Valuable Stones11 Jun 2015
- Written by Saonl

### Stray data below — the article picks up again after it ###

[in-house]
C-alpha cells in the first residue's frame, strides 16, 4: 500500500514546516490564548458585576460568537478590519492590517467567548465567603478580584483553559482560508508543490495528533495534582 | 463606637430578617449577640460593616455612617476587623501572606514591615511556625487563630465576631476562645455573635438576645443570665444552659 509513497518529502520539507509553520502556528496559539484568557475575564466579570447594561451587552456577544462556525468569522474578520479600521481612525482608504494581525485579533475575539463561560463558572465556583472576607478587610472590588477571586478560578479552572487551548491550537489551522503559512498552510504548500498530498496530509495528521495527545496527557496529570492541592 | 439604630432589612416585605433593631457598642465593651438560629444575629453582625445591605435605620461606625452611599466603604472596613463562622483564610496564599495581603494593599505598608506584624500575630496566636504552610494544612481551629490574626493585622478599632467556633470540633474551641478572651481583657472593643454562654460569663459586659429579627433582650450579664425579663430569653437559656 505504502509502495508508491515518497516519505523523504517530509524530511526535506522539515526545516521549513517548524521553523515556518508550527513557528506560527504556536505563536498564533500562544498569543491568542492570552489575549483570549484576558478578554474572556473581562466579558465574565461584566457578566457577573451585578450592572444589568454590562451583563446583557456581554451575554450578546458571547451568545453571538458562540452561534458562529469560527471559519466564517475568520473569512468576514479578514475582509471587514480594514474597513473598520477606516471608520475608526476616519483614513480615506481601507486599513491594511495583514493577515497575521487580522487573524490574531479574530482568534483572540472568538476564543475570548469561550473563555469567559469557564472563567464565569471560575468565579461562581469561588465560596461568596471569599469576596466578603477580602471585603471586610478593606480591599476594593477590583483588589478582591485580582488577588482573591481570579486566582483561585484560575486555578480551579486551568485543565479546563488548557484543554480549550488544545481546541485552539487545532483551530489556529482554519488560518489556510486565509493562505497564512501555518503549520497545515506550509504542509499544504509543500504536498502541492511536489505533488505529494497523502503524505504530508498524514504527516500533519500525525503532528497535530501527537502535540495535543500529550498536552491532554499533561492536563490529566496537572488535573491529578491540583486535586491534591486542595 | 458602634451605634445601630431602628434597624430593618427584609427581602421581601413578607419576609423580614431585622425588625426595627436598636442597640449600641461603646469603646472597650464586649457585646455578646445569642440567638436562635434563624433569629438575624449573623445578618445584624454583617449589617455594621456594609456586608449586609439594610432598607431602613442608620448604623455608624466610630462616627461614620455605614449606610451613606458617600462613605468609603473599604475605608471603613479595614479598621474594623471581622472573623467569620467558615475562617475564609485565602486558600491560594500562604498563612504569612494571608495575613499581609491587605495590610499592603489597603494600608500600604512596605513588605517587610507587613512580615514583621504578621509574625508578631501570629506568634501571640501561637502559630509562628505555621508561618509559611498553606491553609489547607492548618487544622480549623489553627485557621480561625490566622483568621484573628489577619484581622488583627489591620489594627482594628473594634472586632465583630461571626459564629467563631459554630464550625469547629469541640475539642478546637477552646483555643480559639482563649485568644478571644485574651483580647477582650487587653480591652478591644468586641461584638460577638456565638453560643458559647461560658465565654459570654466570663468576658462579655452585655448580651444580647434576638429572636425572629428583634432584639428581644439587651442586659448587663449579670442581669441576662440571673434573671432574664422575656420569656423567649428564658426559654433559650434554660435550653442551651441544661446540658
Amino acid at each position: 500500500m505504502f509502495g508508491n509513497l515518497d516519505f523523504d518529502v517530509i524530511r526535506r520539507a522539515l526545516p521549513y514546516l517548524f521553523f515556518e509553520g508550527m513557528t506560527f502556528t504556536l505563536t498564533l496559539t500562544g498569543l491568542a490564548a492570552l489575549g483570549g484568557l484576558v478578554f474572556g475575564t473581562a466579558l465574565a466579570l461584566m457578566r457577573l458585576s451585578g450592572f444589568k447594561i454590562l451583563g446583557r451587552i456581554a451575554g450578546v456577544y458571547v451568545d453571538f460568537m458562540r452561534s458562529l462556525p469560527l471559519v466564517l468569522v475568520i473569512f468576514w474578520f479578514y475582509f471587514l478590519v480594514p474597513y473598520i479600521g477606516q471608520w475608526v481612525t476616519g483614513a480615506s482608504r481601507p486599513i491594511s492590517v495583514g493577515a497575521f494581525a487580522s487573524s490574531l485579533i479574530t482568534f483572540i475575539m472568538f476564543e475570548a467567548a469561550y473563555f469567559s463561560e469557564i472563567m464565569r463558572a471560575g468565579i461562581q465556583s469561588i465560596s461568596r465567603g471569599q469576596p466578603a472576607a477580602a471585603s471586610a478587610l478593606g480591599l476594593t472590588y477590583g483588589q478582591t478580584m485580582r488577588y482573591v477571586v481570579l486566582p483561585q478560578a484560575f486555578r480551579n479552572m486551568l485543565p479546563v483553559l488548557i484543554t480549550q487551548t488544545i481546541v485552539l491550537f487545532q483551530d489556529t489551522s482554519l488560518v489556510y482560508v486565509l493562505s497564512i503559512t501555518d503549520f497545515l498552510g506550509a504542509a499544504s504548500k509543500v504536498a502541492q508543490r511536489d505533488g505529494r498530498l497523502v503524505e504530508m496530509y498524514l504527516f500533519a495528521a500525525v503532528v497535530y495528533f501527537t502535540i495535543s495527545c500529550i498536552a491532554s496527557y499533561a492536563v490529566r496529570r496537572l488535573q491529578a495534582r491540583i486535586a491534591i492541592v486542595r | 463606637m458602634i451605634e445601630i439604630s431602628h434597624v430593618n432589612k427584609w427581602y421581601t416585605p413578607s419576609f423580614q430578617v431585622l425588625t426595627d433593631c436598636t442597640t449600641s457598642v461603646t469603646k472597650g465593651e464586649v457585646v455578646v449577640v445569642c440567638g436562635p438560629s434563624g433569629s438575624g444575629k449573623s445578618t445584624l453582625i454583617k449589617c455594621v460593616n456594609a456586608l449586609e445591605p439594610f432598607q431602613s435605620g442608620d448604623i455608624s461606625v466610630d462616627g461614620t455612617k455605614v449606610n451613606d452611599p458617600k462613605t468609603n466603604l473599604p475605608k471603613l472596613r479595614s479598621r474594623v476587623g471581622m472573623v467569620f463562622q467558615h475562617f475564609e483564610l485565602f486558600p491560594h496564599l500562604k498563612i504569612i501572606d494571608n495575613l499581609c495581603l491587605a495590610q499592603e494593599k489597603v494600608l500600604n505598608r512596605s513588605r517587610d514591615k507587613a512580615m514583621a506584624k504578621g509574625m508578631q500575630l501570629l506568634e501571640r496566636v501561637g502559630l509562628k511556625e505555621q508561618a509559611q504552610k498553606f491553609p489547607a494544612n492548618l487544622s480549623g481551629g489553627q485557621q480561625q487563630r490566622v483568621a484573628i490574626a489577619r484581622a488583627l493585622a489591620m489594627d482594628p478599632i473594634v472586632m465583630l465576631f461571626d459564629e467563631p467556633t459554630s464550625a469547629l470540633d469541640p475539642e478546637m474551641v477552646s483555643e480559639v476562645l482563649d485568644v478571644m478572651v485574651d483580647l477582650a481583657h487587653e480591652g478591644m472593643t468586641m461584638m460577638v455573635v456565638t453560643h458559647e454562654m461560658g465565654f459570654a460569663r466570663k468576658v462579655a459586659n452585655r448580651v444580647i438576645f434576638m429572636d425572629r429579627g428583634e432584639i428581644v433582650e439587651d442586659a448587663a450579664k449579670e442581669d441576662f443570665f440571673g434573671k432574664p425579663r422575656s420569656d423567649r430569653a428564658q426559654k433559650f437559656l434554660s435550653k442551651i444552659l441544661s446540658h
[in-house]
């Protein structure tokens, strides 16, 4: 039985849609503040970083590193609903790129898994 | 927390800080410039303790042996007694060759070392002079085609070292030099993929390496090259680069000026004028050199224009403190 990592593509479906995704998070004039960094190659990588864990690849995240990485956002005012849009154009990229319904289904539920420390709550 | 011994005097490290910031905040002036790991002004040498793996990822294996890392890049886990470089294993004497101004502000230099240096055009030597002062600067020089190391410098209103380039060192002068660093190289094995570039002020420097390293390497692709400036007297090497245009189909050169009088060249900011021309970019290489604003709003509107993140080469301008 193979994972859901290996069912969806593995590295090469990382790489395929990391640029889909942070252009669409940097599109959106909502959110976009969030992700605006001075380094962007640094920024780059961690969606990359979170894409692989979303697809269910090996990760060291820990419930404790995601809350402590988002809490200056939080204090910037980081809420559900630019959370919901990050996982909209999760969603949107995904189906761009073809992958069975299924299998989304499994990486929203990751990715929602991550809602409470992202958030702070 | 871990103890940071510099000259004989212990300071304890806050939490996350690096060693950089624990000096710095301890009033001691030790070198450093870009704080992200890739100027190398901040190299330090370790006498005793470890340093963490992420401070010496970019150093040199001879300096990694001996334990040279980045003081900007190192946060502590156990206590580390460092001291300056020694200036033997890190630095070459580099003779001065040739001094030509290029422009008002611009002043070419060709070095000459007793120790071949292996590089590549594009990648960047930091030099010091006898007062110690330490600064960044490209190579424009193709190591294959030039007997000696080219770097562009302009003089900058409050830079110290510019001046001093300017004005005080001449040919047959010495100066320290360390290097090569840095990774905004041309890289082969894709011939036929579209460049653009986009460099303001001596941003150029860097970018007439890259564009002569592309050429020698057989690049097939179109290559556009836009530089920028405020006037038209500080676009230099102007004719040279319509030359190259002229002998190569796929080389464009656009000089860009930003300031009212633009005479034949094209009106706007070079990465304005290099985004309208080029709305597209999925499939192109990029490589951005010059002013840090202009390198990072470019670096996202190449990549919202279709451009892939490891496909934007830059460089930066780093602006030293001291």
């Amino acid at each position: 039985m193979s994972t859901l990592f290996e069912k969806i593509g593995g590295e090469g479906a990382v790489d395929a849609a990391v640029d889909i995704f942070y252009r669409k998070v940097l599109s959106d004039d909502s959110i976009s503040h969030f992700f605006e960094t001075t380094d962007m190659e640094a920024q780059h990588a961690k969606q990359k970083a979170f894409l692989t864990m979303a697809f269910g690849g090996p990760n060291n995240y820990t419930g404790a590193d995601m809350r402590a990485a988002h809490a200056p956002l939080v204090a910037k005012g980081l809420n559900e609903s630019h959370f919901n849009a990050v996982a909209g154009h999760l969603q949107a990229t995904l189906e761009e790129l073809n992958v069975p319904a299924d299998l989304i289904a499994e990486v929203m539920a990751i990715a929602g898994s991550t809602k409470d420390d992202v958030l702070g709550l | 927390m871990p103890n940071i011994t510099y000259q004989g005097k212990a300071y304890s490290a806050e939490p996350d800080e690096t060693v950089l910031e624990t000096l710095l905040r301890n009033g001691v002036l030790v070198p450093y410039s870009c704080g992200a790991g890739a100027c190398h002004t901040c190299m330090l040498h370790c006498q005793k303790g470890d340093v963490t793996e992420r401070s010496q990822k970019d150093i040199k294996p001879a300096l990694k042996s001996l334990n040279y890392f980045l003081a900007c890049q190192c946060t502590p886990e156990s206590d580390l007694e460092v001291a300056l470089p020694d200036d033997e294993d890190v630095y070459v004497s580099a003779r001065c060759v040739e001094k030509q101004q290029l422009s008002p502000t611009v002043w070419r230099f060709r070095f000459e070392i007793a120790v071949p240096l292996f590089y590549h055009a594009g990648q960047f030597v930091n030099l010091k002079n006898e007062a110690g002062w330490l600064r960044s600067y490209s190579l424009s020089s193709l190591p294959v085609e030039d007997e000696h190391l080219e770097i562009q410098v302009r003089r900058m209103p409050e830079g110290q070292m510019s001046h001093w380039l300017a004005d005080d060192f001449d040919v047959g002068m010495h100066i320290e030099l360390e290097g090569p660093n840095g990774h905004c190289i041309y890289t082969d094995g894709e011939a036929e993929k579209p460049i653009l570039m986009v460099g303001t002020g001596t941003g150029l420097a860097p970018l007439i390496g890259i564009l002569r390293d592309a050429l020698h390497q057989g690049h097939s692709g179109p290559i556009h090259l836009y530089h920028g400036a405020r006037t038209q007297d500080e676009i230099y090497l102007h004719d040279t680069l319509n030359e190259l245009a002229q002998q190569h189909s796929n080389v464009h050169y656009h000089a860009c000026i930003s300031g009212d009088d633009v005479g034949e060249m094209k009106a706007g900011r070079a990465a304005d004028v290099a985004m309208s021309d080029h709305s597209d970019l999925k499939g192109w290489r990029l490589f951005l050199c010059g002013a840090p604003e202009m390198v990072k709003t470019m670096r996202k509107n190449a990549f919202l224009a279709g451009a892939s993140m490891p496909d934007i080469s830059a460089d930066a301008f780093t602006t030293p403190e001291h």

Color: Emerald green, light green, yellow-green, dark green Color of streak: White Mohs' hardness: 7-8 Specific gravity: 2.67-2.78 Cleavage; None Fracture: Small conchoidal, uneven, brittle Crystal system : Hexagonal (trigonal); hexagonal prisms, columnar Chemical composition : Al^Be^ (SiR0,s) aluminium beryllium silicate Transparency: Transparent to opaque Refractive index: 1.576-1.582 Double refraction : 0.006 Dispersion: 0.014 Pleochroism : Definite; green, blue-green to yellow-green Absorption spectrum : 6835, 6806 6620, 6460, 6370, (6060), (5940) 6300-5800, 4774, 4725 Fluorescence: Usually none The name emerald derives from the Greek Smaragdos, which in turn came perhaps from the Persian. It means "green stone" and, in ancient times, referred not only to emeralds, but also probably to most green stones. Emerald, together with aquamarine and beryl, belongs to the beryl group, being the most precious of the group. Its green is incomparable, and isj therefore called "emerald green" (not only in mineralogy). The pigment is chrome, sometimes vanadium. The color is very stable against light and heat, and only alters at 1292-1472cF/700-8003C. Only the finest qualities are transparent. Often the emerald is clouded by inclusions (liquid or gas bubbles, healing cracks and foreign crystals). These are not necessarily classified as faults, but are evidence as to the genuineness of the stone as compared with synthetic and other imitations. The expert refers to these inclusions as a "jardin" (garden). The most desired color is a deep green which is more valuable, even with inclusions, than a pale and clean quality. Distribution of color is often irregular, in spots or stripes. The luster is usually vitreous. The physical properties, especially the specific gravity and double refraction as well as pleochroism, vary according to source area. All emeralds are brittle and combined with internal stresses, sensitive to pressure; care must be taken in heating them. They are resistant to chemicals with the exception of fluoric acid. Emeralds are formed by rising magma and metamorphism. Deposits are therefore found mainly in or near pegmatite veins. Mining is nearly exclu¬sively from host rock, where the emerald has grown into small veins or or walls of cavities. Alluvial mining would hardly be possible as the specific gravity is near that of quartz. Anyway secondary deposits, produced by weathering or other decomposition, are rarely formed.